When I wrote about masks, and their power of manipulation, it appears I went too far[i]….  The masks we wear, and the roles we play, are not so easily controlled. They can, it seems, bend us to their will.  Can they break us too?

Monday, 13 September 2010

Found You!

Christa T. told me stories about her children; and it struck me that, unlike other mothers, she didn’t notice only the flattering episodes and enjoyable moments: she was incorruptible. A few days before, Anna and her little sister hand in hand had followed a funeral procession and had been stopped only at the last moment from going right up to the graveside.

She was wild with excitement, said Christa T.: I explained to her that only close relatives were allowed to be there when a person is buried. Then she said to me: Oh, please die soon, I want to know how you’re buried!

But then you won’t see me again.

I know, Anna said calmly.

She’s so factual, Christa T. said, without a trace of affectation….

The narrator looks back over a shared past.  She is trying to understand her dead friend; recalling memories, reading her notes and poems; and creating imaginary conversations with mutual acquaintances…. Who was she really?  Can she define her; can she capture Christa T.?

From the very beginning she was different, that was her attraction; detached from everyone else, she was outside the school conventions, the ritual obsequies to her teachers.  It was they who must submit: to her!  She was aloof from everyone; and always so knowing, it was as she’d done it all, already; as if she had travelled to Berlin and all the smart capitals, although she was a local only, living in a village a few miles away.[i] Then suddenly everything changes: walking amongst school friends Christa T. from nowhere blows a trumpet! It is the moment the narrator finds her best friend.

That moment is what the book is about. It is a search for the character who blew that trumpet. Though the search, it seems, is destined to fail: even Christa T. cannot explain herself, for in her notebook she writes of “the difficulty of saying I”.  What chance someone else?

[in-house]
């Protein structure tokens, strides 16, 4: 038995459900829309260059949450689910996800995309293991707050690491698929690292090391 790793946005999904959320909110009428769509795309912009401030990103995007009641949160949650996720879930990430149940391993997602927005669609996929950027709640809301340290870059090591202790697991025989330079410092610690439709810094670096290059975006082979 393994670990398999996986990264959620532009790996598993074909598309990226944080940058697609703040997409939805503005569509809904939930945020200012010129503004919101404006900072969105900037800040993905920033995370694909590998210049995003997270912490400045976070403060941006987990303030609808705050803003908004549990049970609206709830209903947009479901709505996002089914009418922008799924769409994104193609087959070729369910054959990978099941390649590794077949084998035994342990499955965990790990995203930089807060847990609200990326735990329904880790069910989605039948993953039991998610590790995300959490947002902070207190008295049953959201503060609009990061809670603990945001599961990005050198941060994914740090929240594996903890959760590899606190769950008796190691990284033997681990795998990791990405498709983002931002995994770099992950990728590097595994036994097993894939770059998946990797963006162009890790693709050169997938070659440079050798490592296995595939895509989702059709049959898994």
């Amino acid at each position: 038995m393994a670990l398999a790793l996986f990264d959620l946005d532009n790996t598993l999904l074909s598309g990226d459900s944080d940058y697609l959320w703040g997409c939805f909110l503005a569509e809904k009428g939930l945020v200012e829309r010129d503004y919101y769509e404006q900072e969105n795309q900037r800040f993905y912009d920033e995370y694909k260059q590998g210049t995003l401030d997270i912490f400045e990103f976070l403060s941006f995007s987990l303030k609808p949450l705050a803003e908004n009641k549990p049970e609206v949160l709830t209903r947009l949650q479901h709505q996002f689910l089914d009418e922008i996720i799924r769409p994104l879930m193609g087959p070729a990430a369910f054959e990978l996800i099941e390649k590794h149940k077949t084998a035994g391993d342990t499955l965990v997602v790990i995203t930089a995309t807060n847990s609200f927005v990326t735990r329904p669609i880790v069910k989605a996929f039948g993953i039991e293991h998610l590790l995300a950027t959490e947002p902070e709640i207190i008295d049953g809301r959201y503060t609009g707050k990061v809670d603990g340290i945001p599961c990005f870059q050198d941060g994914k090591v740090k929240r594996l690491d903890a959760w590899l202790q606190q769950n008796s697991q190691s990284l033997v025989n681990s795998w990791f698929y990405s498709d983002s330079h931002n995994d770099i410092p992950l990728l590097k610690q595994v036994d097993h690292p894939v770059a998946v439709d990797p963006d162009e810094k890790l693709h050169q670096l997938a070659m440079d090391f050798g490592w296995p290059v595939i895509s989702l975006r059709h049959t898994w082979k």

This phrase seems to me a profound truth; and the novel’s attempts to answer it an insight into friendship and our own identity.  What do we know of our friends?  And ourselves: how much do we really understand of our own characters?

Tuesday, 7 September 2010

Pub Talk

It is May 1929, you’re in a bar in Düsseldorf and a Communist is talking to you.  Ah! Hampstead! (He knows it well having been there to see Karl).  You talk about Goethe and Byron, the flatlands of John Stuart Mill, but, although he likes you, tonight he wants to provoke: all that English liberal sentiment.  Blah!  So he asks your opinion of the Nationalsozialistische Deutsche Arbeiterpartei; which you know of vaguely, some odd fellow with mobile features…  you mumble away, and tail off, unsure what you’re saying.  He smiles, and nods – he walks arm in arm with History -, and he tells you a little more: the anti-semitism, the thuggery, the hate; the big conspiracies.  And then he says, your Lord Grey was worse than that!  And he talks over your stupefaction, reminding you of the dead on the lord’s hands – how many did he kill?  Your Liberal Party worse than the Nazis!  Can this be true?

Monday, 6 September 2010

Should We Put Countries on the Couch?

Will the Palestinians be saved through therapy?  This is the suggestion of two Frenchmen who, in the contemporary fashion, turn their particular specialism into a metaphysical idea which becomes the way, or so they believe, to understand and save the world (Trauma (I) It Will Save Us).

Reality is a little more mundane:

Sunday, 5 September 2010

Nice to See You

Why write about a film?  To make money, to show off your latest designer jewellery – Marx, Foucault, Lacan –; or do you write to understand, to make sense, of what you have seen?

We all need a living, so the first reason seems acceptable; especially if the reviewer gives an honest account of the film.  The last reason is the most rewarding, both to the writer and the reader; for it has the possibility of giving new depth and meaning to a movie.  The third reason, lets call it the Zizek phenomenon, after its pre-eminent superstar, Slavoj Zizek; seems an almost pointless exercise; the academic as nouveau riche.